Millions of eggs have been recalled in Belgium, the Netherlands and Germany after they were found to contain the toxic insecticide which can cause damage to the liver, thyroid glands and kidneys if ingested in large amounts.
European Commission spokeswoman Anna-Kaisa Itkonen said she could not comment on the Belgian delay "because it's an ongoing criminal investigation".
Belgium's agriculture minister meanwhile said he had ordered the country's food safety agency to report by Tuesday on why it failed to notify neighbouring countries until July 20 despite knowing about fipronil contamination since June.
Around 85% of eggs consumed in Britain are home-produced.
On Monday a Dutch farming group said millions of hens may need to be culled in the Netherlands after traces of fipronil were found in eggs there.
It did not give a number but said it represented 0.0001 percent of eggs annually imported into Britain.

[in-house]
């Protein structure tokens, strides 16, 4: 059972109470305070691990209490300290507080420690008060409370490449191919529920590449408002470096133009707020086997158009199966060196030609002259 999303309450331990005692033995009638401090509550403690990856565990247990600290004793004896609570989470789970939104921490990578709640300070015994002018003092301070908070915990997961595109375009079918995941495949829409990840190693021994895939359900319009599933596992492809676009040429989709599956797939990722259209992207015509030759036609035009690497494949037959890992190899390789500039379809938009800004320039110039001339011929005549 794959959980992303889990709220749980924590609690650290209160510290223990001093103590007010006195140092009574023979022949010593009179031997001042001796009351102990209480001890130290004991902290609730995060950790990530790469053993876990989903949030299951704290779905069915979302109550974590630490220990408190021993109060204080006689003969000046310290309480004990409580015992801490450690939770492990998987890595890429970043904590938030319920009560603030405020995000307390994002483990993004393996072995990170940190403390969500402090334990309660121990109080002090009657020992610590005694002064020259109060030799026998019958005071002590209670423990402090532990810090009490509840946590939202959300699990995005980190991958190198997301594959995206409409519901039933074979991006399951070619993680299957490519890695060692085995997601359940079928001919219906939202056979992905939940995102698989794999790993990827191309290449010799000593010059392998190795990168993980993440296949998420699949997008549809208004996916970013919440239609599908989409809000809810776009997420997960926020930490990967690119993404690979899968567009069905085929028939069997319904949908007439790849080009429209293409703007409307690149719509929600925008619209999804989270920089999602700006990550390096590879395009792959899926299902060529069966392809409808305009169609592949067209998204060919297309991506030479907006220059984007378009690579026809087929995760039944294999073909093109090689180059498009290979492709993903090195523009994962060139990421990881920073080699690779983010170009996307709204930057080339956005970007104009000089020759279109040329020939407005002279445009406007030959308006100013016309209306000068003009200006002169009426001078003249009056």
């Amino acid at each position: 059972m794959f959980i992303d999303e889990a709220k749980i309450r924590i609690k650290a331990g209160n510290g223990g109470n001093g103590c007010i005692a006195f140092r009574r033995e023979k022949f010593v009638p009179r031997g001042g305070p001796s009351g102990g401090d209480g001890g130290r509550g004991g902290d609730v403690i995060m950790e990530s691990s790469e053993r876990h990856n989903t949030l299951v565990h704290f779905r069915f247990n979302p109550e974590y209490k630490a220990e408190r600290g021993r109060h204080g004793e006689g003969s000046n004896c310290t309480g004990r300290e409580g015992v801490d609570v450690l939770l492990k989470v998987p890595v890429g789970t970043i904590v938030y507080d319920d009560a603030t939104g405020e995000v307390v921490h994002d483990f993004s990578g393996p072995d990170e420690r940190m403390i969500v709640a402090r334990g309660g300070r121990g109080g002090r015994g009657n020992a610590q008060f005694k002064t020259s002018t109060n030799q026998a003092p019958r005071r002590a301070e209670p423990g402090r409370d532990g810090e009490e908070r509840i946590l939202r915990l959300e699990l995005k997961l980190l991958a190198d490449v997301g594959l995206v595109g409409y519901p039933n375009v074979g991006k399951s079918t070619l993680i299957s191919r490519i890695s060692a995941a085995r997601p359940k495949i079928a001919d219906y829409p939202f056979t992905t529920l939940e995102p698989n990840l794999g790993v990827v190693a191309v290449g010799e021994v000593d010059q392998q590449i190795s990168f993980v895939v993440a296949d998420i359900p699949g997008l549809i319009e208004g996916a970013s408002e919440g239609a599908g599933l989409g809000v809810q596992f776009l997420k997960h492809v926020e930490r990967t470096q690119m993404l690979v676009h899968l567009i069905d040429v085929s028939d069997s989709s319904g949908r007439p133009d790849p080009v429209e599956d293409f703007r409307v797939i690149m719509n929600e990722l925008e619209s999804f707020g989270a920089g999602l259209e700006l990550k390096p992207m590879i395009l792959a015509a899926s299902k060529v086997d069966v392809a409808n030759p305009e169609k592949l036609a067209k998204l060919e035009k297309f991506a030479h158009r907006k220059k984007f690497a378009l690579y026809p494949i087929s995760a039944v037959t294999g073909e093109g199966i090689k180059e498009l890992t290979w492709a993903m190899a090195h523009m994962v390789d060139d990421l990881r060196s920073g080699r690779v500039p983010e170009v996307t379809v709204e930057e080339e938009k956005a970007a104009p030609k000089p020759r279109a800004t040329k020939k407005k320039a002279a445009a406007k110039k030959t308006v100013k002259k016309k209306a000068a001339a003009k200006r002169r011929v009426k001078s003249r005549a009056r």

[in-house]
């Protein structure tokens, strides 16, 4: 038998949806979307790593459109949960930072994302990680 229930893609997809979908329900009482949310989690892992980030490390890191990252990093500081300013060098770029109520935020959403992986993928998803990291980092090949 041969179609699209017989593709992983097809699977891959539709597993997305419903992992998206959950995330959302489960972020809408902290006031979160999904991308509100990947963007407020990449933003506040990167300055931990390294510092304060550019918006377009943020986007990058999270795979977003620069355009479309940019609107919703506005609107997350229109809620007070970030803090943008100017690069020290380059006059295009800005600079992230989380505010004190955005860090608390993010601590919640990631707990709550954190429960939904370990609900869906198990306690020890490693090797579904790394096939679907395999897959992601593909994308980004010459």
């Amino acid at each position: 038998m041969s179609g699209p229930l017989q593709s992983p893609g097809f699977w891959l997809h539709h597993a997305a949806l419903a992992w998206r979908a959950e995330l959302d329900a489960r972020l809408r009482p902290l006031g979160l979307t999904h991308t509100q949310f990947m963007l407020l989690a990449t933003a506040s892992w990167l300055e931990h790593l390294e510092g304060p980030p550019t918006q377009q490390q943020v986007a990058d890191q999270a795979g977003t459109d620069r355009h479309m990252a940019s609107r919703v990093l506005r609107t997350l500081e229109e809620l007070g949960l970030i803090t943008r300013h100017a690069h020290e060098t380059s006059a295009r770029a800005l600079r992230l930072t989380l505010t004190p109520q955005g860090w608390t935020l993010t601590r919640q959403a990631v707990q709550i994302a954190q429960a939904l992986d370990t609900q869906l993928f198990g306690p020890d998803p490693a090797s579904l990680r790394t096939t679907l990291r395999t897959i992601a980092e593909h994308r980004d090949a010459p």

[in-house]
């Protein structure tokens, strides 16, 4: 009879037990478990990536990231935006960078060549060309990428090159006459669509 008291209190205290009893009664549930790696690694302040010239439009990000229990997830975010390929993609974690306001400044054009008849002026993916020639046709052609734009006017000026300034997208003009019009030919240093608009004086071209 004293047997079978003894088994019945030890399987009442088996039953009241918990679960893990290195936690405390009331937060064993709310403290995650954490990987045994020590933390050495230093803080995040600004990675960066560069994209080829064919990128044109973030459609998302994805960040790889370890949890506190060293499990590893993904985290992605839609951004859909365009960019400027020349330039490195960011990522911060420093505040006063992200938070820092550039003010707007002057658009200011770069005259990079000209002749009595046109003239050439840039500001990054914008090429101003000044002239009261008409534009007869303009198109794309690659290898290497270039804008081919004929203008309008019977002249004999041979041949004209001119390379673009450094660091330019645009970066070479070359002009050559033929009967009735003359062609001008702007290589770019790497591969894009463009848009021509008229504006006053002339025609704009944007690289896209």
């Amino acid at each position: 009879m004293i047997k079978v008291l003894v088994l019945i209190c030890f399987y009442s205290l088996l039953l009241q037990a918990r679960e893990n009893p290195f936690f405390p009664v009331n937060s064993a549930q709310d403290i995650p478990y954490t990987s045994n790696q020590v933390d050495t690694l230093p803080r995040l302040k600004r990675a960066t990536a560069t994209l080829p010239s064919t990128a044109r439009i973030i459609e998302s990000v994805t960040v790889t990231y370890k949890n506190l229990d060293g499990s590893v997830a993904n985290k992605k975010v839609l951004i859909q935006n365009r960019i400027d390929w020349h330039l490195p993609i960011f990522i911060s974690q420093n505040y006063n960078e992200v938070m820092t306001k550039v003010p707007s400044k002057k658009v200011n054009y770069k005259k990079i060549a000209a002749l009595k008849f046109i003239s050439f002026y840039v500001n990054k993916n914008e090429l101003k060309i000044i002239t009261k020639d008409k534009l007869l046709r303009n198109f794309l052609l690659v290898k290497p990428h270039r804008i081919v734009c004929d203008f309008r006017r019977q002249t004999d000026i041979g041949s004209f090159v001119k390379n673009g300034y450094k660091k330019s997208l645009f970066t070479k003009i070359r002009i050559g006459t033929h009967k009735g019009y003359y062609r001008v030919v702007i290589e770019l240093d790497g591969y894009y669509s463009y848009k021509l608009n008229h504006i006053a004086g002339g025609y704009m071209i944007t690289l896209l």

In the dark and silent shed of a small Dutch poultry farm, 1.8 million eggs closely packed together wait to be destroyed.
The watchdog initially stated on Friday (4 August) there was "no evidence that UK-produced eggs are affected or that contaminated products have entered the United Kingdom market".
Belgian and Dutch authorities are now investigating how the insecticide came into illegal contact with egg-laying chickens.
About 180 poultry farms in the Netherlands have also been temporarily shut in recent days while investigations are held.
The Dutch food authority (NVWA) also shuttered 138 poultry farms - about a fifth of those in the country - and warned that eggs from another 59 farms contained high enough levels of fipronil that it warned they should not be eaten by children.
But it is banned from being used to treat animals destined for human consumption, such as chickens.
The French minister for agriculture and food (ministère de l'agriculture et de l'alimentation) confirmed that the problem has "to date" not yet spread to France, although one breeder in the Pas-de-Calais is under investigation after informing the authorities that the offending substance - the insecticide fipronil - may "potentially have been used" in its operation.